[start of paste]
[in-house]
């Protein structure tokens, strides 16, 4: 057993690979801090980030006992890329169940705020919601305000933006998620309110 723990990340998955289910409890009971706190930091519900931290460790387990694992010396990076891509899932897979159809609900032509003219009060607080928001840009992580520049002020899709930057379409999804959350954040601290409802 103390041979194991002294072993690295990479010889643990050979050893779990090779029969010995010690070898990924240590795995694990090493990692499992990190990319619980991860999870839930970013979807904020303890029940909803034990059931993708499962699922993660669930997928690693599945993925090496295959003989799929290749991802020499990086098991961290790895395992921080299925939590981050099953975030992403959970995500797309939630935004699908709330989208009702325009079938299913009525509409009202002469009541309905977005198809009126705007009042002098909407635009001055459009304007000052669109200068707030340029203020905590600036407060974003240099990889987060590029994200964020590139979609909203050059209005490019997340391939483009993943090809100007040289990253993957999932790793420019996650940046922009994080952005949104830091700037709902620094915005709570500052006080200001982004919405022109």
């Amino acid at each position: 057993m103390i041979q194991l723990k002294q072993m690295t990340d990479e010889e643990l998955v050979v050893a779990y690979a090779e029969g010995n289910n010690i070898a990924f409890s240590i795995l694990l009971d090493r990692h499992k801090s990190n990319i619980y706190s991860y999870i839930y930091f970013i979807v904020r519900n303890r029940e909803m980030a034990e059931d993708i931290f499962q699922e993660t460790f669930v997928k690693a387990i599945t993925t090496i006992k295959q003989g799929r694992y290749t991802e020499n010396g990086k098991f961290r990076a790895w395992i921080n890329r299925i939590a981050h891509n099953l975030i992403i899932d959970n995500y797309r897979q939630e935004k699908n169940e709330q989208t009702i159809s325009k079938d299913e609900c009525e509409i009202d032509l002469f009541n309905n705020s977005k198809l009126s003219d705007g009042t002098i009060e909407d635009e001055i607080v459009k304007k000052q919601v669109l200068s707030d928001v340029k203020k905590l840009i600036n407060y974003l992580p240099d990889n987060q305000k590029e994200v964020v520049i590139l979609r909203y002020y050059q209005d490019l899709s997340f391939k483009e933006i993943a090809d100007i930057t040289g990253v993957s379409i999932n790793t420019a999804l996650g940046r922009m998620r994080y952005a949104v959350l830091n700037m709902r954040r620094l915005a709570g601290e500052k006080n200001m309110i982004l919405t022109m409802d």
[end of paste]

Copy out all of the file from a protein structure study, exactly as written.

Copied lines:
[in-house]
């Protein structure tokens, strides 16, 4: 057993690979801090980030006992890329169940705020919601305000933006998620309110 723990990340998955289910409890009971706190930091519900931290460790387990694992010396990076891509899932897979159809609900032509003219009060607080928001840009992580520049002020899709930057379409999804959350954040601290409802 103390041979194991002294072993690295990479010889643990050979050893779990090779029969010995010690070898990924240590795995694990090493990692499992990190990319619980991860999870839930970013979807904020303890029940909803034990059931993708499962699922993660669930997928690693599945993925090496295959003989799929290749991802020499990086098991961290790895395992921080299925939590981050099953975030992403959970995500797309939630935004699908709330989208009702325009079938299913009525509409009202002469009541309905977005198809009126705007009042002098909407635009001055459009304007000052669109200068707030340029203020905590600036407060974003240099990889987060590029994200964020590139979609909203050059209005490019997340391939483009993943090809100007040289990253993957999932790793420019996650940046922009994080952005949104830091700037709902620094915005709570500052006080200001982004919405022109």
């Amino acid at each position: 057993m103390i041979q194991l723990k002294q072993m690295t990340d990479e010889e643990l998955v050979v050893a779990y690979a090779e029969g010995n289910n010690i070898a990924f409890s240590i795995l694990l009971d090493r990692h499992k801090s990190n990319i619980y706190s991860y999870i839930y930091f970013i979807v904020r519900n303890r029940e909803m980030a034990e059931d993708i931290f499962q699922e993660t460790f669930v997928k690693a387990i599945t993925t090496i006992k295959q003989g799929r694992y290749t991802e020499n010396g990086k098991f961290r990076a790895w395992i921080n890329r299925i939590a981050h891509n099953l975030i992403i899932d959970n995500y797309r897979q939630e935004k699908n169940e709330q989208t009702i159809s325009k079938d299913e609900c009525e509409i009202d032509l002469f009541n309905n705020s977005k198809l009126s003219d705007g009042t002098i009060e909407d635009e001055i607080v459009k304007k000052q919601v669109l200068s707030d928001v340029k203020k905590l840009i600036n407060y974003l992580p240099d990889n987060q305000k590029e994200v964020v520049i590139l979609r909203y002020y050059q209005d490019l899709s997340f391939k483009e933006i993943a090809d100007i930057t040289g990253v993957s379409i999932n790793t420019a999804l996650g940046r922009m998620r994080y952005a949104v959350l830091n700037m709902r954040r620094l915005a709570g601290e500052k006080n200001m309110i982004l919405t022109m409802d």